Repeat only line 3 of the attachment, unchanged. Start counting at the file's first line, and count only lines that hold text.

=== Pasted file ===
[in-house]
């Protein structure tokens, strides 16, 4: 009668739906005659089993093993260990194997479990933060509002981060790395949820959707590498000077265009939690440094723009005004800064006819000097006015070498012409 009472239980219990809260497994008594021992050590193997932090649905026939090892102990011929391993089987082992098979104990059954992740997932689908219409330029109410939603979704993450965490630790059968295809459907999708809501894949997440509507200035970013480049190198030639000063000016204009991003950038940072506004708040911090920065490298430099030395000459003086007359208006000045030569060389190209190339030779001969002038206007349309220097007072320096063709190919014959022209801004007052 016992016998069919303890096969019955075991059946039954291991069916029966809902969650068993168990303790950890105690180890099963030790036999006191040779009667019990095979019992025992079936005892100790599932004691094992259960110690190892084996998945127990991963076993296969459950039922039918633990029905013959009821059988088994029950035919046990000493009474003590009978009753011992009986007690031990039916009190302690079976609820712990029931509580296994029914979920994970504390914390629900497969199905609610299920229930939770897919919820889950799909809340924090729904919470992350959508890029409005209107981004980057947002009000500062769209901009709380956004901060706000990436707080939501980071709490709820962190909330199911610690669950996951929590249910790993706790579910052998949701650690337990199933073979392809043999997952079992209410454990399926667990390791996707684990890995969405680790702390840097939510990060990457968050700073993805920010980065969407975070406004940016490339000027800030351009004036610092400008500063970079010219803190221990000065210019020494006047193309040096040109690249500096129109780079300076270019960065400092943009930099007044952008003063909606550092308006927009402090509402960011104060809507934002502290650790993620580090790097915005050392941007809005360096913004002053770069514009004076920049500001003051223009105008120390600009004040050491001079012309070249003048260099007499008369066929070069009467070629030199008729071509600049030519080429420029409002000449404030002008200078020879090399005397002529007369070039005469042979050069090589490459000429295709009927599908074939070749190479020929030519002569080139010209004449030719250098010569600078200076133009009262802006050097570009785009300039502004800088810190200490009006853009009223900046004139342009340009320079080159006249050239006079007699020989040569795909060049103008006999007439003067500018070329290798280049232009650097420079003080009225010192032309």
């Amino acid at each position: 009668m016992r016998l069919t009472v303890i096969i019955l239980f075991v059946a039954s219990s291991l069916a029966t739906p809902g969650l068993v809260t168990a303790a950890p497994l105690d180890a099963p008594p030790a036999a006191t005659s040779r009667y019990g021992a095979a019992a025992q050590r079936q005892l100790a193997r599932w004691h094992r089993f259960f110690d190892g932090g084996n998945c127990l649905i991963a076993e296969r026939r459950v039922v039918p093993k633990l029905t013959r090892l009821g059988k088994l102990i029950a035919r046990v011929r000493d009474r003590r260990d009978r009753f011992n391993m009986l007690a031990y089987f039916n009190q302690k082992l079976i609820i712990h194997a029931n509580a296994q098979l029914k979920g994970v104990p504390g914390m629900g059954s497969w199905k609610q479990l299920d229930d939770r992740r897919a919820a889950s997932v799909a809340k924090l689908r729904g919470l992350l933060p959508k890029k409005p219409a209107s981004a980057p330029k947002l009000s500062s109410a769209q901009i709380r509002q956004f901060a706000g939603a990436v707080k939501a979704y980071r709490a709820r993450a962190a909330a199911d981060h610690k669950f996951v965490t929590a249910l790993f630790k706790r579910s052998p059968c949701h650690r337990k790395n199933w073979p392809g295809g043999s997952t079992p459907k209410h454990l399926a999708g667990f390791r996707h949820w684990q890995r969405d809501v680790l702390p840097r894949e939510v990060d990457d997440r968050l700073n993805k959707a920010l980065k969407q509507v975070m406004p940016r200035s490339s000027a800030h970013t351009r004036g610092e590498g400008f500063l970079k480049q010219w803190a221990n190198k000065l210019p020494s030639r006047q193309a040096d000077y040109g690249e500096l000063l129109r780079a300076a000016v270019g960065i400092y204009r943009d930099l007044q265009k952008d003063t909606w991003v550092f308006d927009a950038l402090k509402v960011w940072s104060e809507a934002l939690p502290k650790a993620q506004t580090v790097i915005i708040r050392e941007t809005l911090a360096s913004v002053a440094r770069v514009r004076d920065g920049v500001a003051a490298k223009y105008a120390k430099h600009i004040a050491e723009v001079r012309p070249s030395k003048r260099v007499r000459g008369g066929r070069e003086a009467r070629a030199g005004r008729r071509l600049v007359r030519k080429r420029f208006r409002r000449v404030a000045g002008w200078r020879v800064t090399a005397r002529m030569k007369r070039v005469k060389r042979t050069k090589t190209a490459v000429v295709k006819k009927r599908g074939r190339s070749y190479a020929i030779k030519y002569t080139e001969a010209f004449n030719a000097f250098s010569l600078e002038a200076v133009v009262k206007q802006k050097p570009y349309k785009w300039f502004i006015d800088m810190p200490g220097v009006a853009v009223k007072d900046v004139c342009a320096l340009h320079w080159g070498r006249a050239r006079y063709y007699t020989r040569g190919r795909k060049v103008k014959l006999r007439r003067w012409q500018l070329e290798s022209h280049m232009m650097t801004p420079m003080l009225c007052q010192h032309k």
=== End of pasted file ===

């Amino acid at each position: 009668m016992r016998l069919t009472v303890i096969i019955l239980f075991v059946a039954s219990s291991l069916a029966t739906p809902g969650l068993v809260t168990a303790a950890p497994l105690d180890a099963p008594p030790a036999a006191t005659s040779r009667y019990g021992a095979a019992a025992q050590r079936q005892l100790a193997r599932w004691h094992r089993f259960f110690d190892g932090g084996n998945c127990l649905i991963a076993e296969r026939r459950v039922v039918p093993k633990l029905t013959r090892l009821g059988k088994l102990i029950a035919r046990v011929r000493d009474r003590r260990d009978r009753f011992n391993m009986l007690a031990y089987f039916n009190q302690k082992l079976i609820i712990h194997a029931n509580a296994q098979l029914k979920g994970v104990p504390g914390m629900g059954s497969w199905k609610q479990l299920d229930d939770r992740r897919a919820a889950s997932v799909a809340k924090l689908r729904g919470l992350l933060p959508k890029k409005p219409a209107s981004a980057p330029k947002l009000s500062s109410a769209q901009i709380r509002q956004f901060a706000g939603a990436v707080k939501a979704y980071r709490a709820r993450a962190a909330a199911d981060h610690k669950f996951v965490t929590a249910l790993f630790k706790r579910s052998p059968c949701h650690r337990k790395n199933w073979p392809g295809g043999s997952t079992p459907k209410h454990l399926a999708g667990f390791r996707h949820w684990q890995r969405d809501v680790l702390p840097r894949e939510v990060d990457d997440r968050l700073n993805k959707a920010l980065k969407q509507v975070m406004p940016r200035s490339s000027a800030h970013t351009r004036g610092e590498g400008f500063l970079k480049q010219w803190a221990n190198k000065l210019p020494s030639r006047q193309a040096d000077y040109g690249e500096l000063l129109r780079a300076a000016v270019g960065i400092y204009r943009d930099l007044q265009k952008d003063t909606w991003v550092f308006d927009a950038l402090k509402v960011w940072s104060e809507a934002l939690p502290k650790a993620q506004t580090v790097i915005i708040r050392e941007t809005l911090a360096s913004v002053a440094r770069v514009r004076d920065g920049v500001a003051a490298k223009y105008a120390k430099h600009i004040a050491e723009v001079r012309p070249s030395k003048r260099v007499r000459g008369g066929r070069e003086a009467r070629a030199g005004r008729r071509l600049v007359r030519k080429r420029f208006r409002r000449v404030a000045g002008w200078r020879v800064t090399a005397r002529m030569k007369r070039v005469k060389r042979t050069k090589t190209a490459v000429v295709k006819k009927r599908g074939r190339s070749y190479a020929i030779k030519y002569t080139e001969a010209f004449n030719a000097f250098s010569l600078e002038a200076v133009v009262k206007q802006k050097p570009y349309k785009w300039f502004i006015d800088m810190p200490g220097v009006a853009v009223k007072d900046v004139c342009a320096l340009h320079w080159g070498r006249a050239r006079y063709y007699t020989r040569g190919r795909k060049v103008k014959l006999r007439r003067w012409q500018l070329e290798s022209h280049m232009m650097t801004p420079m003080l009225c007052q010192h032309k």